His Uncle, Bass, runs a little surf shop tucked away from the main drag and his prices, equipment and attitude is chill. He has to pay the bills jut like everyone else but he's not the type to be digging through your pockets to do it, unlike my experience with guides from Kuta.

Surfing here is awesome year round, ut December - February would be the rainy season, but for Indonesia, it's still pretty dry.

Conditions are great, early mornings at high tide are best for beginners. Low tide the waves get faster and more powerful and pretty consistent.

Crowds can be hit and miss but there are plenty of other spots outside "Inside," the most popular, again a local guide will come in handy here. Early bird gets the worm and if you stay in Gerupuk, you can get wet before the crowds from Kuta arrive.

I paid 400,000 Rupee for a shitty "guide" from Kuta who took me to spot in the afternoon, threw me in the water and let me get pummeled by waves. Avoid the Kuta Surf Shops and just get a local at whatever beach you want to surf, you're better off.

In Gerupuk, I came across Lii through his uncle Bass because I was looking for an instructor for my friend Pepe who never surfed. We paid 200,000 Rupee/ person including boards, rash guards, Lii & the boat ride out as well as a chill vibe, good attitudes and a lot of laughter. It was just the two of us too and we surfed several different breaks in the bay. Next day I paid 300,000 for rental, boat & Lii to babysit me  (no lifeguards and arms were crazy soar) and he took me to a spot where it was just us plus Ty (homeboy from Cali who paddled out 1km to save the $10 boat ride -we gave him a ride back though) so was just the three of us chillin and surfin while Inside waves were being battled over...

If you don't want to pay a babysitter, the boat shouldn't cost more than 100,000 rupees/ boat. Not worth bartering over $2 because you want that guy to like you in case you want to move around the bay to find surf or get your ass rescued if you aren't very good lol.

Food wasn't good in Gerupuk but I'm sure when it's Lobster season it'll be better cuz there a bunch of lobster traps in the bay.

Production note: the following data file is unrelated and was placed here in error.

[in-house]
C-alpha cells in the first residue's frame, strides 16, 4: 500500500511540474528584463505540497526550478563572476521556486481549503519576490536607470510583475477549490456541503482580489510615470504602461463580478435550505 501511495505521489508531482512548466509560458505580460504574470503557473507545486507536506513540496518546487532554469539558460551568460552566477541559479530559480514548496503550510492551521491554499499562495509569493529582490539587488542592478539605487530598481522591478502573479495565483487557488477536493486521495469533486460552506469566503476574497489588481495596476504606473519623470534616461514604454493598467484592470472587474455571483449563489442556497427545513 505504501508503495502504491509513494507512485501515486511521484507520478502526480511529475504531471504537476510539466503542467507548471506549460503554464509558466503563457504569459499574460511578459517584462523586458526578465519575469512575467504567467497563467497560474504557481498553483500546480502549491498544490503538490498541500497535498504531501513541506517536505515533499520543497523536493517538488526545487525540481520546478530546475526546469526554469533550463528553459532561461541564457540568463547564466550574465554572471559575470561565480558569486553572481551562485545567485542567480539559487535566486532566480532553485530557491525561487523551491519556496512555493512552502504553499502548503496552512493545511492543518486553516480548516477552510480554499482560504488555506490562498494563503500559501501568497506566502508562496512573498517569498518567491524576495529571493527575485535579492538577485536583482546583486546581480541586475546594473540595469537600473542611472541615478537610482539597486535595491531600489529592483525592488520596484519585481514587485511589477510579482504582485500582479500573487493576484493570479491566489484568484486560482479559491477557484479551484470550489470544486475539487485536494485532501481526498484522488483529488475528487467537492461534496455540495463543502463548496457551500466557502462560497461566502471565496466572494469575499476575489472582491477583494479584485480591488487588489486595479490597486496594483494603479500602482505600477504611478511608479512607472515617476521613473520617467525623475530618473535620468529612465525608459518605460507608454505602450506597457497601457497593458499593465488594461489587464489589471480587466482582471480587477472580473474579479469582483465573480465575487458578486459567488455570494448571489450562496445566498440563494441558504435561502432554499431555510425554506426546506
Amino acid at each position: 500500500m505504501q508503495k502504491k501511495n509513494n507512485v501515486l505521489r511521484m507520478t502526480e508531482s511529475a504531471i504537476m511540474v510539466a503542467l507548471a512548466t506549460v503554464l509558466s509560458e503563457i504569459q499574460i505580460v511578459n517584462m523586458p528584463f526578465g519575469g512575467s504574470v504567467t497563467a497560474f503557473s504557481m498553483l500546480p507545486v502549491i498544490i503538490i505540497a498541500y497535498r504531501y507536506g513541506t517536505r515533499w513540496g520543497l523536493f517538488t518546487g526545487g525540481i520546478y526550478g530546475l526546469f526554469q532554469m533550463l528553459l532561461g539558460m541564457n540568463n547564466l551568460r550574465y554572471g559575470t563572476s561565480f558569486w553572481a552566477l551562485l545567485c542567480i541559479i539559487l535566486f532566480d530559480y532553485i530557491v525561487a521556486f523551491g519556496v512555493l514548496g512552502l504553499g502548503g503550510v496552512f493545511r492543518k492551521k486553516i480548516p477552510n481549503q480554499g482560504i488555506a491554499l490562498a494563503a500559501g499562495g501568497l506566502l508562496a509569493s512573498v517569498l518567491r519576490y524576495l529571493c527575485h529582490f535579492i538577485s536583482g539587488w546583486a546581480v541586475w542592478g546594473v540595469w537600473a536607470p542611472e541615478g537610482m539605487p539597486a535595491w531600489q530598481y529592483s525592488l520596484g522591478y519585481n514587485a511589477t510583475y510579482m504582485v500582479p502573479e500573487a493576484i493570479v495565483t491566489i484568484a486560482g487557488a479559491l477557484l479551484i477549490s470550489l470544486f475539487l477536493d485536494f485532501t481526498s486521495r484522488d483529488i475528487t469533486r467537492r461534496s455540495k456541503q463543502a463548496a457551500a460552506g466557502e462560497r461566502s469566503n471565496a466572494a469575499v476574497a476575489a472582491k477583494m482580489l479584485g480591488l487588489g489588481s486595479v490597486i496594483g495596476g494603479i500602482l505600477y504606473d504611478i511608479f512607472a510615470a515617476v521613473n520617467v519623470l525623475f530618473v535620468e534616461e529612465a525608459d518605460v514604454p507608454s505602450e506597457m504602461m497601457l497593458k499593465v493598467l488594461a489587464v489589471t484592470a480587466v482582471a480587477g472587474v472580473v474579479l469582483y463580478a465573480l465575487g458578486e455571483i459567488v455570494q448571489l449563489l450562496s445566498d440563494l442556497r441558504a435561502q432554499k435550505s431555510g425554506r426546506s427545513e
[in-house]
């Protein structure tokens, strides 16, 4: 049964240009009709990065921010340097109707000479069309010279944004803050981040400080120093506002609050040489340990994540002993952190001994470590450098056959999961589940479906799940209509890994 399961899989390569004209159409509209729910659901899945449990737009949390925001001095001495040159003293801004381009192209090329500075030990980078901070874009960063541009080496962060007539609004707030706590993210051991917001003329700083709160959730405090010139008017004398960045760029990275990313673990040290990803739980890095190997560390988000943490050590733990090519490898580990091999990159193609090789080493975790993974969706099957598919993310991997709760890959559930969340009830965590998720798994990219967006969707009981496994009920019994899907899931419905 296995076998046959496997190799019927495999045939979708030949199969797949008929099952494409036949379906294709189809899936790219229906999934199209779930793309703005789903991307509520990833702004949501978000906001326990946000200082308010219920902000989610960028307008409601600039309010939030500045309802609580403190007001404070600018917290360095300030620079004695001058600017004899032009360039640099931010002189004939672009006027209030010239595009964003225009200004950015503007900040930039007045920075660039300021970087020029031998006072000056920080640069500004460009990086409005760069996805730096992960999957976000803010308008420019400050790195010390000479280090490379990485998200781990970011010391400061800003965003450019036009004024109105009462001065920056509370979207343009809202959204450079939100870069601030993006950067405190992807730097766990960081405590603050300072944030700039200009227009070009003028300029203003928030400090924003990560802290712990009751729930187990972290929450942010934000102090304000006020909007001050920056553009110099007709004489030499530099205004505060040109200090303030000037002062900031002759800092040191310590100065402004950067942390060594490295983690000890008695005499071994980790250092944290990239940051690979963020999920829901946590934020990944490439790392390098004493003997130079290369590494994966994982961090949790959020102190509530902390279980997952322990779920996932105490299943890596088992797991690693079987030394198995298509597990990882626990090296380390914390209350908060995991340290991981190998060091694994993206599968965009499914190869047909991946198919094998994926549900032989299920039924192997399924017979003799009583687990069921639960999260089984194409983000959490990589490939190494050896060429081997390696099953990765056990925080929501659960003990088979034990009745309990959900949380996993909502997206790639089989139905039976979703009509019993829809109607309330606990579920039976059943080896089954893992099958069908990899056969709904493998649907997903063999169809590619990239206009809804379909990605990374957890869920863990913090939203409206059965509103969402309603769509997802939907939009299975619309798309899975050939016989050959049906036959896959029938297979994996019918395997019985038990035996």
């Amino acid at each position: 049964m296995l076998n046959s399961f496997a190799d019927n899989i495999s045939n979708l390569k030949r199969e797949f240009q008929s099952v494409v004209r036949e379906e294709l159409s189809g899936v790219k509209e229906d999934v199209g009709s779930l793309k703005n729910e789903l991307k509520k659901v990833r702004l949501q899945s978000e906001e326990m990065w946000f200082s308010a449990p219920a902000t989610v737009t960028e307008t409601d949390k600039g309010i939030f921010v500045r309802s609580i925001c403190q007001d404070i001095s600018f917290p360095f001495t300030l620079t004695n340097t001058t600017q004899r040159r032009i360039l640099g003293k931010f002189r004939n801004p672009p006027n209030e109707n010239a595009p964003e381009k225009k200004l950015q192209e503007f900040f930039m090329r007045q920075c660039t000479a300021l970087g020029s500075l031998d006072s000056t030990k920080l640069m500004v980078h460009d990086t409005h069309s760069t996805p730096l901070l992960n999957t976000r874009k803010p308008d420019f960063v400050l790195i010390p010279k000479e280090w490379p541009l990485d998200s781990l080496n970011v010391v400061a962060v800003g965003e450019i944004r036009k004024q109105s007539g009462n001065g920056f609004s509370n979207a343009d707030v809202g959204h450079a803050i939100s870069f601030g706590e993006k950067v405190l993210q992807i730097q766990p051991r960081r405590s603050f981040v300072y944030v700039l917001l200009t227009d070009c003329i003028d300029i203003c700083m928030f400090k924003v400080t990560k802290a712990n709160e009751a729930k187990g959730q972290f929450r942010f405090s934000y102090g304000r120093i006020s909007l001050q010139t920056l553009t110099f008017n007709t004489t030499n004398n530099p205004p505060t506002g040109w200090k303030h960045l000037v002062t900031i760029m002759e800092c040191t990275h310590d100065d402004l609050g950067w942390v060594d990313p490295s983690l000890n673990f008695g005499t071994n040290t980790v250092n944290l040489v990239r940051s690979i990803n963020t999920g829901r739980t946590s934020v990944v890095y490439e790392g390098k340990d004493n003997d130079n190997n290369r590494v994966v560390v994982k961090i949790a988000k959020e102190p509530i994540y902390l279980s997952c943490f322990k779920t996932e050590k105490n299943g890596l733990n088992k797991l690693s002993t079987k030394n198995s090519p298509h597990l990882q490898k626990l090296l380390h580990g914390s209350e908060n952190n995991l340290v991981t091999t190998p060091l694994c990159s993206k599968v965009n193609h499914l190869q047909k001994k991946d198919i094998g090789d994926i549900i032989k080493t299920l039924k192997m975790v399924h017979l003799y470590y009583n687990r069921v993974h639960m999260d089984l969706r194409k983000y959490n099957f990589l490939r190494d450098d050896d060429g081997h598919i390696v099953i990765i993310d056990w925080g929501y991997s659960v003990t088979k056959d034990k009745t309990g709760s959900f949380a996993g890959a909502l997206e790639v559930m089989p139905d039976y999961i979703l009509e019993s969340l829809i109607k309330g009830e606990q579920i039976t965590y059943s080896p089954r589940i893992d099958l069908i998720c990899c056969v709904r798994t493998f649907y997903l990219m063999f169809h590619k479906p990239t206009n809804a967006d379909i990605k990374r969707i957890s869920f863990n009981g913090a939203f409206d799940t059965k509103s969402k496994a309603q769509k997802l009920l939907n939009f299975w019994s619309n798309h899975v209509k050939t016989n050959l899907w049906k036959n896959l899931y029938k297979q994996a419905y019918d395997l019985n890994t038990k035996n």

Vibe is a small surf village with Kuta kids coming in to tout for your money. Keep your $ local though and if you want to get away from Kuta and you love to surf, best just to make this your base camp.

From Kuta to Gerupuk: 7.5km roads are bumpy but ride is scenic

Act Local

For the most fun and adventure, best to use a local guide. I find thins to be especially true for SCUBA Diving. A local island Dive Master will know where that shark nest is or where the sea turtle is hanging out. Their equipment may not be the shiniest, but you will be the happiest one surfacing :)

Staying at a homestay, couchsurfing or a locally-owned boutique outfit will not only give you a more personalized experience, but you never know how extensive the family is and the who's who ... someone's brother or uncle may be the person you are looking for!

I guess the only exception to this would be if you are getting instruction, where the primary purpose isn't adventure but learning. In that case hire the guy that speaks your language and understands your culture better. 

Pack Light & Go Far

Either you're traveling to a place where the stuff you are packing was made or you are going to a place where shopping has become a recreational activity, or both. You probably don't need whatever it is you will be lugging around.

No need to pack much on your journey. Pack another bag so you can carry home the stuff you acquired during your travel.

Good place to find temporary solutions are thrift shops. Traveling to a cold climate place? Hit up the thrift shop, Charity Shop (UK/ Ireland/ Scotland) to find some cheap secondhand goods. Right now I'm wearing a merino wool sweater made in Australia that I bought for $12.00 is a Seattle Goodwill, tag was still on it. In Bristol I was freezing my ass off and bought Scottish Cashmere sweater and a vintage fleece-lined denim jacket both for around £15. The jacket is about $100 on Etsy :)

Bishop has a great secondhand camping & rock climbing store that has some excellent deals.

I'll be compiling some good secondhand shops in a new blog so stay tuned!